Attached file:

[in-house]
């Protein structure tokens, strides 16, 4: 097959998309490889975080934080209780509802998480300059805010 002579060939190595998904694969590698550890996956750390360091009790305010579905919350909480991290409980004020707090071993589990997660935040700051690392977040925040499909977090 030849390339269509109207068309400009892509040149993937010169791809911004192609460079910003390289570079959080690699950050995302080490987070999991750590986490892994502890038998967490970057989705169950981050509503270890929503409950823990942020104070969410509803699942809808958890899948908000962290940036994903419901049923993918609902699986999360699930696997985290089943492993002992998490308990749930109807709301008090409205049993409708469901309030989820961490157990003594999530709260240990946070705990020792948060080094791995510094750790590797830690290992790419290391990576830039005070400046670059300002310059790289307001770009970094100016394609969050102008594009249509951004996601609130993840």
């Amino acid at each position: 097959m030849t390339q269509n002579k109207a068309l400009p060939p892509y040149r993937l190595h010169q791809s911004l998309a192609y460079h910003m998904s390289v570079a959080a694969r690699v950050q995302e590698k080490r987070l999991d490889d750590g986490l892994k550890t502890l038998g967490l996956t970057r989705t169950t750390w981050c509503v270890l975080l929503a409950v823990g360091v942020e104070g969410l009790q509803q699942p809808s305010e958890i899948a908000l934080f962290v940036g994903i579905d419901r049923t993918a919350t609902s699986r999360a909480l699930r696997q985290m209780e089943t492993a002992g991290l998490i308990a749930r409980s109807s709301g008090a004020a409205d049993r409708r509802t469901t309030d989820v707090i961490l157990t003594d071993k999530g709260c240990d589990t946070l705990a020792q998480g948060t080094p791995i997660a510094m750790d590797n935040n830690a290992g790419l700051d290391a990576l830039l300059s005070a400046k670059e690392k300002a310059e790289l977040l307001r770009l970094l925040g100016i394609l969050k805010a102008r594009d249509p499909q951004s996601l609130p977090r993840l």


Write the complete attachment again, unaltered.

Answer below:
[in-house]
């Protein structure tokens, strides 16, 4: 097959998309490889975080934080209780509802998480300059805010 002579060939190595998904694969590698550890996956750390360091009790305010579905919350909480991290409980004020707090071993589990997660935040700051690392977040925040499909977090 030849390339269509109207068309400009892509040149993937010169791809911004192609460079910003390289570079959080690699950050995302080490987070999991750590986490892994502890038998967490970057989705169950981050509503270890929503409950823990942020104070969410509803699942809808958890899948908000962290940036994903419901049923993918609902699986999360699930696997985290089943492993002992998490308990749930109807709301008090409205049993409708469901309030989820961490157990003594999530709260240990946070705990020792948060080094791995510094750790590797830690290992790419290391990576830039005070400046670059300002310059790289307001770009970094100016394609969050102008594009249509951004996601609130993840």
């Amino acid at each position: 097959m030849t390339q269509n002579k109207a068309l400009p060939p892509y040149r993937l190595h010169q791809s911004l998309a192609y460079h910003m998904s390289v570079a959080a694969r690699v950050q995302e590698k080490r987070l999991d490889d750590g986490l892994k550890t502890l038998g967490l996956t970057r989705t169950t750390w981050c509503v270890l975080l929503a409950v823990g360091v942020e104070g969410l009790q509803q699942p809808s305010e958890i899948a908000l934080f962290v940036g994903i579905d419901r049923t993918a919350t609902s699986r999360a909480l699930r696997q985290m209780e089943t492993a002992g991290l998490i308990a749930r409980s109807s709301g008090a004020a409205d049993r409708r509802t469901t309030d989820v707090i961490l157990t003594d071993k999530g709260c240990d589990t946070l705990a020792q998480g948060t080094p791995i997660a510094m750790d590797n935040n830690a290992g790419l700051d290391a990576l830039l300059s005070a400046k670059e690392k300002a310059e790289l977040l307001r770009l970094l925040g100016i394609l969050k805010a102008r594009d249509p499909q951004s996601l609130p977090r993840l």